Being diagnosed with cancer not only affects people physically and emotionally, it can also cause an immediate and devastating impact to an individual’s financial situation, which can have consequences for the whole family.
Treatment can decrease the capacity to undertake work, plus there are also significant, and often hidden, healthcare costs involved that may extend over several months and sometimes years.
Last year in Victoria alone, more than one third of the 10,000 calls made to our 13 11 20 cancer information and support line related to practical concerns including financial and legal issues. Additionally, a recent Consumer Health Forum of Australia survey found that patients pay approximately 15 per cent of the expenses of their care from their own pocket.
The hardship arising from the burden of the costs of cancer is referred to as financial toxicity, and it is increasingly considered a side effect of cancer. It has far-reaching implications not only for people with cancer, but for those caring for their loved ones too.
There are many costs involved in a cancer diagnosis, which can have a devastating impact.
Addressing this experience is the aim of several new initiatives developed by Cancer Council Victoria in partnership with the Commonwealth Bank of Australia. It contributes to our ongoing advocacy which targets reducing the cost of cancer for all Victorians.
One of these projects is the creation of a new guide to assist people with a serious illness or injury to manage their finances. Several community and academic experts collaborated on the guide, which was led by Commonwealth Bank, including Cancer Council Victoria, Scope Australia and Uniting.
The guide also provides readers with real life examples of the challenges Australians experiencing a serious illness or injury have faced.
Head of Cancer Strategy at Cancer Council Victoria, Amanda Piper, said that getting sick with cancer or other serious illnesses is a costly exercise that affects people physically, emotionally and financially.
“Getting the right support and information at the right time is extremely important, and for some, it can be life changing. Not only does it empower people who are particularly vulnerable to make informed decisions, it also contributes to reducing financial stress,” said Amanda.
“We have been pleased to support the development of this important guide that fills a gap in the banking sector. We encourage anyone who is struggling with the day-to-day expenses of living with serious illness to not shoulder the burden alone and to reach out to supports available.”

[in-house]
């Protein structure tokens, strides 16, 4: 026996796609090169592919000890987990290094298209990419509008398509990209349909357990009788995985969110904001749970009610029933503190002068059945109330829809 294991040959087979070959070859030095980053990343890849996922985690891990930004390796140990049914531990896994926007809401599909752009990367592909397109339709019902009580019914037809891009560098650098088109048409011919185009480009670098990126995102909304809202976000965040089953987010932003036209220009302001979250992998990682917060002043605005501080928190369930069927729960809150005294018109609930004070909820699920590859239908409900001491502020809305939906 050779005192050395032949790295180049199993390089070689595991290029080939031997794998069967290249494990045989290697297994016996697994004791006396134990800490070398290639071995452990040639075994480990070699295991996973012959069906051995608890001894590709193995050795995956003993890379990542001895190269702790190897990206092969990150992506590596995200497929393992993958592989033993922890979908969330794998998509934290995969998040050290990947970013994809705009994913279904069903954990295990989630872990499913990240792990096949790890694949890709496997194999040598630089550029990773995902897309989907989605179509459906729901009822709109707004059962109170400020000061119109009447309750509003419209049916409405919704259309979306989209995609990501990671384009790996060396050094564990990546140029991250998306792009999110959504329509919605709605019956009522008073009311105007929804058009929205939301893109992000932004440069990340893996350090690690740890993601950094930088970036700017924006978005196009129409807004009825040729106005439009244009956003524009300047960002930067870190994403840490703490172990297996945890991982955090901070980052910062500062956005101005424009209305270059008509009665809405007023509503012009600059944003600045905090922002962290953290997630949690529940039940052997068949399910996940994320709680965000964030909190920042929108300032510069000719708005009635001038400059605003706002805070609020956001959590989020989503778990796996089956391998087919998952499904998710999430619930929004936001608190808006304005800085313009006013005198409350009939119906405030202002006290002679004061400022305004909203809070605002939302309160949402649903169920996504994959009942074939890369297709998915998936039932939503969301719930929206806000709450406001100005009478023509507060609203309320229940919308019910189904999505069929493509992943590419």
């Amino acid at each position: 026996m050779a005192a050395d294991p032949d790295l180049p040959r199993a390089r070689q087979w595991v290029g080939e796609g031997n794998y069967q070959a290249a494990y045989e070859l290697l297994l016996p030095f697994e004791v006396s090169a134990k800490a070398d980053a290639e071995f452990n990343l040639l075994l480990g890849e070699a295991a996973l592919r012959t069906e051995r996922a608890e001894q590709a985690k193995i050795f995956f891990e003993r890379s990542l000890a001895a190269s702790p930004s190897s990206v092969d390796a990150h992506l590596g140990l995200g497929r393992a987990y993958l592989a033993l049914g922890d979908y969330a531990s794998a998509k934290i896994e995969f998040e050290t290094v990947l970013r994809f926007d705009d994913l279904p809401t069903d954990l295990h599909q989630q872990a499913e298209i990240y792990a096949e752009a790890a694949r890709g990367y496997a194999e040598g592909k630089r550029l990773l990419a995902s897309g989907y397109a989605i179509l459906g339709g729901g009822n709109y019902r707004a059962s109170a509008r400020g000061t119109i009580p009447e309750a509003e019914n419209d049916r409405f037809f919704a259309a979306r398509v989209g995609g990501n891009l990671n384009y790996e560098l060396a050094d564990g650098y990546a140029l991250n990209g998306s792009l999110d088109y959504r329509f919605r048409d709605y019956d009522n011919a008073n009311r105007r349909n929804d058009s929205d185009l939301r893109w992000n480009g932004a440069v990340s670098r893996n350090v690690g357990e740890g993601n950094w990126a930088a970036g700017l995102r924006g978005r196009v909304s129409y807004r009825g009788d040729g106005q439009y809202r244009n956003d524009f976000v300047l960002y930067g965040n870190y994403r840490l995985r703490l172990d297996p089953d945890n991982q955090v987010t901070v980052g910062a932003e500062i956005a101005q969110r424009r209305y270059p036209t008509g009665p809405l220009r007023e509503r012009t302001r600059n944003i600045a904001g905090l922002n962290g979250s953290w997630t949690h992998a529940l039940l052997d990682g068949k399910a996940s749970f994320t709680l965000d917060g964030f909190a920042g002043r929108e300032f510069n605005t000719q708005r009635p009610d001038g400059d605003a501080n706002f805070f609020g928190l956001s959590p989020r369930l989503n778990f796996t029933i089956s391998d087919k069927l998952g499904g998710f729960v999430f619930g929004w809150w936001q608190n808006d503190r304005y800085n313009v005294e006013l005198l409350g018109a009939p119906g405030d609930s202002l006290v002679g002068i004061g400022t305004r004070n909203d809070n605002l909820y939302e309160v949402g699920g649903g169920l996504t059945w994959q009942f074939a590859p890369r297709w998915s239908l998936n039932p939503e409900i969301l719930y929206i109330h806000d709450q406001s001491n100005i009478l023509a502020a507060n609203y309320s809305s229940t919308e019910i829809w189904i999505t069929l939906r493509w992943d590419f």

Commonwealth Bank’s General Manager Community and Customer Vulnerability, Justin Tsuei, said it was important for customers to have access to helpful information and resources during periods of distress.
“The reality is no one plans or chooses to become unwell,” said Justin. “Despite your best efforts, your health can become compromised to an extent where it significantly affects your wellbeing and finances.
“Having the right financial support and taking appropriate actions early can potentially help to minimise the financial impacts on you and those close to you.”
Complementing this initiative, Cancer Council Victoria has also recently designed and delivered a communication skills course to 43 banking professionals who work with customers experiencing financial vulnerability due to cancer and other serious illnesses.
In consultation with Commonwealth Bank and Bankwest, the course was delivered by facilitators and actors skilled in providing interactive training catered to a range of experience levels.
“We have a long history in providing communication skills training to health professionals about having difficult conversations with people affected by cancer,” continued Amanda.
“Through our relationship with Commonwealth Bank, it became apparent that addressing the fine line between communicating sensitively and compassionately while simultaneously ensuring practical needs are met, is a common challenge across many industries.
“Participants in the course particularly appreciated the opportunity to practice managing complex and sensitive calls in a way that conveyed empathy while also ensuring they could undertake an effective assessment of hardship and explore relevant financial solutions.